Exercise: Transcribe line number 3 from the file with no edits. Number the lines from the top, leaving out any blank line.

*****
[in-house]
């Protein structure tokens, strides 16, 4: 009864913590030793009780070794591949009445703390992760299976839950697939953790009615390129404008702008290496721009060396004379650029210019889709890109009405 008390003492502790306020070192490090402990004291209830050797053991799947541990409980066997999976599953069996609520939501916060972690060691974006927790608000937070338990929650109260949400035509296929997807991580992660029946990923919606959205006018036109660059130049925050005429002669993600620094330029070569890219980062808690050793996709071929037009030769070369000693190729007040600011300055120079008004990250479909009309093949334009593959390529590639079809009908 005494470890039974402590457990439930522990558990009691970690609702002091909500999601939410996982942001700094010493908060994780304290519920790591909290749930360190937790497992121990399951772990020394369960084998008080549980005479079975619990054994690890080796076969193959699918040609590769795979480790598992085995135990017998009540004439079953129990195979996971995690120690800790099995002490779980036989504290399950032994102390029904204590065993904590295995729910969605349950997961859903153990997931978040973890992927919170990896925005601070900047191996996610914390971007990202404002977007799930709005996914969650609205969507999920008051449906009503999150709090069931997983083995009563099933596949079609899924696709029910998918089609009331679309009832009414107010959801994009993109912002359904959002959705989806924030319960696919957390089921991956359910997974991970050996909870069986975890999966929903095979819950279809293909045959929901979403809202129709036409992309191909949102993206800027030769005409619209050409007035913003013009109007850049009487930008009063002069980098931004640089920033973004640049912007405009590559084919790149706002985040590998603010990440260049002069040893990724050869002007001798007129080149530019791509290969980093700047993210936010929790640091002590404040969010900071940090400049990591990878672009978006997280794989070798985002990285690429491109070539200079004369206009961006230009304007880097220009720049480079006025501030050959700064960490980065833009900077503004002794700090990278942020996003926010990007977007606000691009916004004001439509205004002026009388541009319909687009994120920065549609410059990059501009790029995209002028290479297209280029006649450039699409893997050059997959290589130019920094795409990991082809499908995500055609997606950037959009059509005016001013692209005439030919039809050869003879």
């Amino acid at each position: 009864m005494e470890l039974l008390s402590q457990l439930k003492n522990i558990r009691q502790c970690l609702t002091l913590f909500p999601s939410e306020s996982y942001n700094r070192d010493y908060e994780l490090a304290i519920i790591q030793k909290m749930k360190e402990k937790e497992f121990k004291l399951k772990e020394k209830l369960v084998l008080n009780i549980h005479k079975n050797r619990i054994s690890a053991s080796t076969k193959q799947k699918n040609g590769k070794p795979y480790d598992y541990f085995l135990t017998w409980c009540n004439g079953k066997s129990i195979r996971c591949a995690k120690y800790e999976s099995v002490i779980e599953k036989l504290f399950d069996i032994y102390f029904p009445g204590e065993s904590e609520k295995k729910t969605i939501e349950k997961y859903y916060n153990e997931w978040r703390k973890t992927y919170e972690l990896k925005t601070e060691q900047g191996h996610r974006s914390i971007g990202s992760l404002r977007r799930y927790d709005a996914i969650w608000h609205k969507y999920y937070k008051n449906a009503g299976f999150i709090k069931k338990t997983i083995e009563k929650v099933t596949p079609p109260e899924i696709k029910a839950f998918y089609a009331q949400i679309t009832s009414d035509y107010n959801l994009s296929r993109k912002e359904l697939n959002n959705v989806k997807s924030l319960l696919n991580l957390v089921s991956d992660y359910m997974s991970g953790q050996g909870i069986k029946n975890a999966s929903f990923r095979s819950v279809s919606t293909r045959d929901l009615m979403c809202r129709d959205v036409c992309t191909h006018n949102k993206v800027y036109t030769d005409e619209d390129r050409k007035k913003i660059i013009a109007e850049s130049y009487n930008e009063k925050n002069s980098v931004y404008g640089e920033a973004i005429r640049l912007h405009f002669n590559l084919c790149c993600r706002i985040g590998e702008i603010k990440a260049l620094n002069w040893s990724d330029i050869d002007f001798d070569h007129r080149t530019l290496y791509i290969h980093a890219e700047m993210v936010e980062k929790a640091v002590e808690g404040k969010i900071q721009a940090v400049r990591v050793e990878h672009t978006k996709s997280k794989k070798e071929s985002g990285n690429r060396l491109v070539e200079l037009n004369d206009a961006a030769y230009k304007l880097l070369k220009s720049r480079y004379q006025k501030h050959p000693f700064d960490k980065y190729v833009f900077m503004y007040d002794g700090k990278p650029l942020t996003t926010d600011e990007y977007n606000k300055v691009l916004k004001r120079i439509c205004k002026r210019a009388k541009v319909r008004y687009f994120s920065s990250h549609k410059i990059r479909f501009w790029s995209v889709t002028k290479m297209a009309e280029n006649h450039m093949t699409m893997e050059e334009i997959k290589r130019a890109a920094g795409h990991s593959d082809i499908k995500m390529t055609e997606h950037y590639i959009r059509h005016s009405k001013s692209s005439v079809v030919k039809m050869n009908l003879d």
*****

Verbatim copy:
């Amino acid at each position: 009864m005494e470890l039974l008390s402590q457990l439930k003492n522990i558990r009691q502790c970690l609702t002091l913590f909500p999601s939410e306020s996982y942001n700094r070192d010493y908060e994780l490090a304290i519920i790591q030793k909290m749930k360190e402990k937790e497992f121990k004291l399951k772990e020394k209830l369960v084998l008080n009780i549980h005479k079975n050797r619990i054994s690890a053991s080796t076969k193959q799947k699918n040609g590769k070794p795979y480790d598992y541990f085995l135990t017998w409980c009540n004439g079953k066997s129990i195979r996971c591949a995690k120690y800790e999976s099995v002490i779980e599953k036989l504290f399950d069996i032994y102390f029904p009445g204590e065993s904590e609520k295995k729910t969605i939501e349950k997961y859903y916060n153990e997931w978040r703390k973890t992927y919170e972690l990896k925005t601070e060691q900047g191996h996610r974006s914390i971007g990202s992760l404002r977007r799930y927790d709005a996914i969650w608000h609205k969507y999920y937070k008051n449906a009503g299976f999150i709090k069931k338990t997983i083995e009563k929650v099933t596949p079609p109260e899924i696709k029910a839950f998918y089609a009331q949400i679309t009832s009414d035509y107010n959801l994009s296929r993109k912002e359904l697939n959002n959705v989806k997807s924030l319960l696919n991580l957390v089921s991956d992660y359910m997974s991970g953790q050996g909870i069986k029946n975890a999966s929903f990923r095979s819950v279809s919606t293909r045959d929901l009615m979403c809202r129709d959205v036409c992309t191909h006018n949102k993206v800027y036109t030769d005409e619209d390129r050409k007035k913003i660059i013009a109007e850049s130049y009487n930008e009063k925050n002069s980098v931004y404008g640089e920033a973004i005429r640049l912007h405009f002669n590559l084919c790149c993600r706002i985040g590998e702008i603010k990440a260049l620094n002069w040893s990724d330029i050869d002007f001798d070569h007129r080149t530019l290496y791509i290969h980093a890219e700047m993210v936010e980062k929790a640091v002590e808690g404040k969010i900071q721009a940090v400049r990591v050793e990878h672009t978006k996709s997280k794989k070798e071929s985002g990285n690429r060396l491109v070539e200079l037009n004369d206009a961006a030769y230009k304007l880097l070369k220009s720049r480079y004379q006025k501030h050959p000693f700064d960490k980065y190729v833009f900077m503004y007040d002794g700090k990278p650029l942020t996003t926010d600011e990007y977007n606000k300055v691009l916004k004001r120079i439509c205004k002026r210019a009388k541009v319909r008004y687009f994120s920065s990250h549609k410059i990059r479909f501009w790029s995209v889709t002028k290479m297209a009309e280029n006649h450039m093949t699409m893997e050059e334009i997959k290589r130019a890109a920094g795409h990991s593959d082809i499908k995500m390529t055609e997606h950037y590639i959009r059509h005016s009405k001013s692209s005439v079809v030919k039809m050869n009908l003879d």